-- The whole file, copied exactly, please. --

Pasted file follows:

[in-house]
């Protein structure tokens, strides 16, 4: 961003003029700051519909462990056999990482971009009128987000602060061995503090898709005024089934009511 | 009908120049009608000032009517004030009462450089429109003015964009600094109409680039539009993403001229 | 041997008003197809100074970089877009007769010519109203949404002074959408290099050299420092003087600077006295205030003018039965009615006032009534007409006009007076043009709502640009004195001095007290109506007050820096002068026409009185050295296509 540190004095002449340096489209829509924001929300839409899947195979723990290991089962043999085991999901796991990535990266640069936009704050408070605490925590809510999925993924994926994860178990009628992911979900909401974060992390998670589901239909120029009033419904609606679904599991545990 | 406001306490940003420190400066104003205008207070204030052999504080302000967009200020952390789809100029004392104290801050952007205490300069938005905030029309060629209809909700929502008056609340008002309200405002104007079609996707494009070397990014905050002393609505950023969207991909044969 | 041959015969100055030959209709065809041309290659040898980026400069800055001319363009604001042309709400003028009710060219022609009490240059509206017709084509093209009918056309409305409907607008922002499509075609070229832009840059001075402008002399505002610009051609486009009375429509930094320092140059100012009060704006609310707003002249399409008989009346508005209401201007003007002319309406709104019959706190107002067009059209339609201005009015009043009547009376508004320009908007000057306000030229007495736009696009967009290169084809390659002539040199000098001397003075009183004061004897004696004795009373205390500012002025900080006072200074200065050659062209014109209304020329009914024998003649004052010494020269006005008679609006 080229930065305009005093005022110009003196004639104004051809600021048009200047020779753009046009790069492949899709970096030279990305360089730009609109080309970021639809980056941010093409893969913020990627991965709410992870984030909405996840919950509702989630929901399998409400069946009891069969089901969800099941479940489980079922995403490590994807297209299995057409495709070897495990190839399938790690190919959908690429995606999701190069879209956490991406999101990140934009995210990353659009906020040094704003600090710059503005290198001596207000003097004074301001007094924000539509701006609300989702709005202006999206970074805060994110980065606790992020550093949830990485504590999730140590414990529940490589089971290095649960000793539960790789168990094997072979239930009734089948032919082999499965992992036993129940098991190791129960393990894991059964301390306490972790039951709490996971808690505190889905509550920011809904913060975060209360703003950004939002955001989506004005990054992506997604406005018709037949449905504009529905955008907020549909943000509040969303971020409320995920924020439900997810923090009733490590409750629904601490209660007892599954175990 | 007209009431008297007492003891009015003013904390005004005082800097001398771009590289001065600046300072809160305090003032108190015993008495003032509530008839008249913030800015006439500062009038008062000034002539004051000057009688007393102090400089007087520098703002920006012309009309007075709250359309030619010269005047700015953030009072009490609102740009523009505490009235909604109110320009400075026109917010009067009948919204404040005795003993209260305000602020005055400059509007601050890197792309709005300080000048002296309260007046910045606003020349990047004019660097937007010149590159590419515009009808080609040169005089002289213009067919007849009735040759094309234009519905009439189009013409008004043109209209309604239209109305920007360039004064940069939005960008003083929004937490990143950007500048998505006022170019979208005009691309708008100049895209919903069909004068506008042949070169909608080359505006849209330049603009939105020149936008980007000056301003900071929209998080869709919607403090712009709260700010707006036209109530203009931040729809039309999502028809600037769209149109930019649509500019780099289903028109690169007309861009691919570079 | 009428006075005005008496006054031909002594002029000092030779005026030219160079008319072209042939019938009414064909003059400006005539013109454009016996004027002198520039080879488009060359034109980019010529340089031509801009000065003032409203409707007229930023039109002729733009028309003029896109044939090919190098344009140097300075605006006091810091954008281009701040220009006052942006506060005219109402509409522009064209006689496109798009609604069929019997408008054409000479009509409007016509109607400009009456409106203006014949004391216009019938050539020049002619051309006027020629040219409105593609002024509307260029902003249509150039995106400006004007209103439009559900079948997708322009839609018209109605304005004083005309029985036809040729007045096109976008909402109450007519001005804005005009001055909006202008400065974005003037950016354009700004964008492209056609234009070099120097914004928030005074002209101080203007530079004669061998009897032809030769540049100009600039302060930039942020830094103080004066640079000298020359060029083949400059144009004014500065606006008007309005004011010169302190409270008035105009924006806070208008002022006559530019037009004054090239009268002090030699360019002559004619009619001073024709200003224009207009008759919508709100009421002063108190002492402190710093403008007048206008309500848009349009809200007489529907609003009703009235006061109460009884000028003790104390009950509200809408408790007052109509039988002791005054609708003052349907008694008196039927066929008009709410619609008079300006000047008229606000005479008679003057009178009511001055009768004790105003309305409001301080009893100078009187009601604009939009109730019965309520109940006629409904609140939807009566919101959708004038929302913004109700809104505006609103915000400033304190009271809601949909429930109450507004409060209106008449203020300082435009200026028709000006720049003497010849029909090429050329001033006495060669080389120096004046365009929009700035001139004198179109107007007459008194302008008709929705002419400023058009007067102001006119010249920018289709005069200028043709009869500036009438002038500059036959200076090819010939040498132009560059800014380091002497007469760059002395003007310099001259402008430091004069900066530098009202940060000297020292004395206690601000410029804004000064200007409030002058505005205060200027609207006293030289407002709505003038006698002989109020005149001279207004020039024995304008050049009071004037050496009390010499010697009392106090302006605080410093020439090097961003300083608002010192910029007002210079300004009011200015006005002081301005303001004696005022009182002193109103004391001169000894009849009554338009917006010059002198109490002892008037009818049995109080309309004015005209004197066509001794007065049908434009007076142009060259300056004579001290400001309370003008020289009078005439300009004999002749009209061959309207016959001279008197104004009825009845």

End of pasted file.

[in-house]
């Protein structure tokens, strides 16, 4: 961003003029700051519909462990056999990482971009009128987000602060061995503090898709005024089934009511 | 009908120049009608000032009517004030009462450089429109003015964009600094109409680039539009993403001229 | 041997008003197809100074970089877009007769010519109203949404002074959408290099050299420092003087600077006295205030003018039965009615006032009534007409006009007076043009709502640009004195001095007290109506007050820096002068026409009185050295296509 540190004095002449340096489209829509924001929300839409899947195979723990290991089962043999085991999901796991990535990266640069936009704050408070605490925590809510999925993924994926994860178990009628992911979900909401974060992390998670589901239909120029009033419904609606679904599991545990 | 406001306490940003420190400066104003205008207070204030052999504080302000967009200020952390789809100029004392104290801050952007205490300069938005905030029309060629209809909700929502008056609340008002309200405002104007079609996707494009070397990014905050002393609505950023969207991909044969 | 041959015969100055030959209709065809041309290659040898980026400069800055001319363009604001042309709400003028009710060219022609009490240059509206017709084509093209009918056309409305409907607008922002499509075609070229832009840059001075402008002399505002610009051609486009009375429509930094320092140059100012009060704006609310707003002249399409008989009346508005209401201007003007002319309406709104019959706190107002067009059209339609201005009015009043009547009376508004320009908007000057306000030229007495736009696009967009290169084809390659002539040199000098001397003075009183004061004897004696004795009373205390500012002025900080006072200074200065050659062209014109209304020329009914024998003649004052010494020269006005008679609006 080229930065305009005093005022110009003196004639104004051809600021048009200047020779753009046009790069492949899709970096030279990305360089730009609109080309970021639809980056941010093409893969913020990627991965709410992870984030909405996840919950509702989630929901399998409400069946009891069969089901969800099941479940489980079922995403490590994807297209299995057409495709070897495990190839399938790690190919959908690429995606999701190069879209956490991406999101990140934009995210990353659009906020040094704003600090710059503005290198001596207000003097004074301001007094924000539509701006609300989702709005202006999206970074805060994110980065606790992020550093949830990485504590999730140590414990529940490589089971290095649960000793539960790789168990094997072979239930009734089948032919082999499965992992036993129940098991190791129960393990894991059964301390306490972790039951709490996971808690505190889905509550920011809904913060975060209360703003950004939002955001989506004005990054992506997604406005018709037949449905504009529905955008907020549909943000509040969303971020409320995920924020439900997810923090009733490590409750629904601490209660007892599954175990 | 007209009431008297007492003891009015003013904390005004005082800097001398771009590289001065600046300072809160305090003032108190015993008495003032509530008839008249913030800015006439500062009038008062000034002539004051000057009688007393102090400089007087520098703002920006012309009309007075709250359309030619010269005047700015953030009072009490609102740009523009505490009235909604109110320009400075026109917010009067009948919204404040005795003993209260305000602020005055400059509007601050890197792309709005300080000048002296309260007046910045606003020349990047004019660097937007010149590159590419515009009808080609040169005089002289213009067919007849009735040759094309234009519905009439189009013409008004043109209209309604239209109305920007360039004064940069939005960008003083929004937490990143950007500048998505006022170019979208005009691309708008100049895209919903069909004068506008042949070169909608080359505006849209330049603009939105020149936008980007000056301003900071929209998080869709919607403090712009709260700010707006036209109530203009931040729809039309999502028809600037769209149109930019649509500019780099289903028109690169007309861009691919570079 | 009428006075005005008496006054031909002594002029000092030779005026030219160079008319072209042939019938009414064909003059400006005539013109454009016996004027002198520039080879488009060359034109980019010529340089031509801009000065003032409203409707007229930023039109002729733009028309003029896109044939090919190098344009140097300075605006006091810091954008281009701040220009006052942006506060005219109402509409522009064209006689496109798009609604069929019997408008054409000479009509409007016509109607400009009456409106203006014949004391216009019938050539020049002619051309006027020629040219409105593609002024509307260029902003249509150039995106400006004007209103439009559900079948997708322009839609018209109605304005004083005309029985036809040729007045096109976008909402109450007519001005804005005009001055909006202008400065974005003037950016354009700004964008492209056609234009070099120097914004928030005074002209101080203007530079004669061998009897032809030769540049100009600039302060930039942020830094103080004066640079000298020359060029083949400059144009004014500065606006008007309005004011010169302190409270008035105009924006806070208008002022006559530019037009004054090239009268002090030699360019002559004619009619001073024709200003224009207009008759919508709100009421002063108190002492402190710093403008007048206008309500848009349009809200007489529907609003009703009235006061109460009884000028003790104390009950509200809408408790007052109509039988002791005054609708003052349907008694008196039927066929008009709410619609008079300006000047008229606000005479008679003057009178009511001055009768004790105003309305409001301080009893100078009187009601604009939009109730019965309520109940006629409904609140939807009566919101959708004038929302913004109700809104505006609103915000400033304190009271809601949909429930109450507004409060209106008449203020300082435009200026028709000006720049003497010849029909090429050329001033006495060669080389120096004046365009929009700035001139004198179109107007007459008194302008008709929705002419400023058009007067102001006119010249920018289709005069200028043709009869500036009438002038500059036959200076090819010939040498132009560059800014380091002497007469760059002395003007310099001259402008430091004069900066530098009202940060000297020292004395206690601000410029804004000064200007409030002058505005205060200027609207006293030289407002709505003038006698002989109020005149001279207004020039024995304008050049009071004037050496009390010499010697009392106090302006605080410093020439090097961003300083608002010192910029007002210079300004009011200015006005002081301005303001004696005022009182002193109103004391001169000894009849009554338009917006010059002198109490002892008037009818049995109080309309004015005209004197066509001794007065049908434009007076142009060259300056004579001290400001309370003008020289009078005439300009004999002749009209061959309207016959001279008197104004009825009845």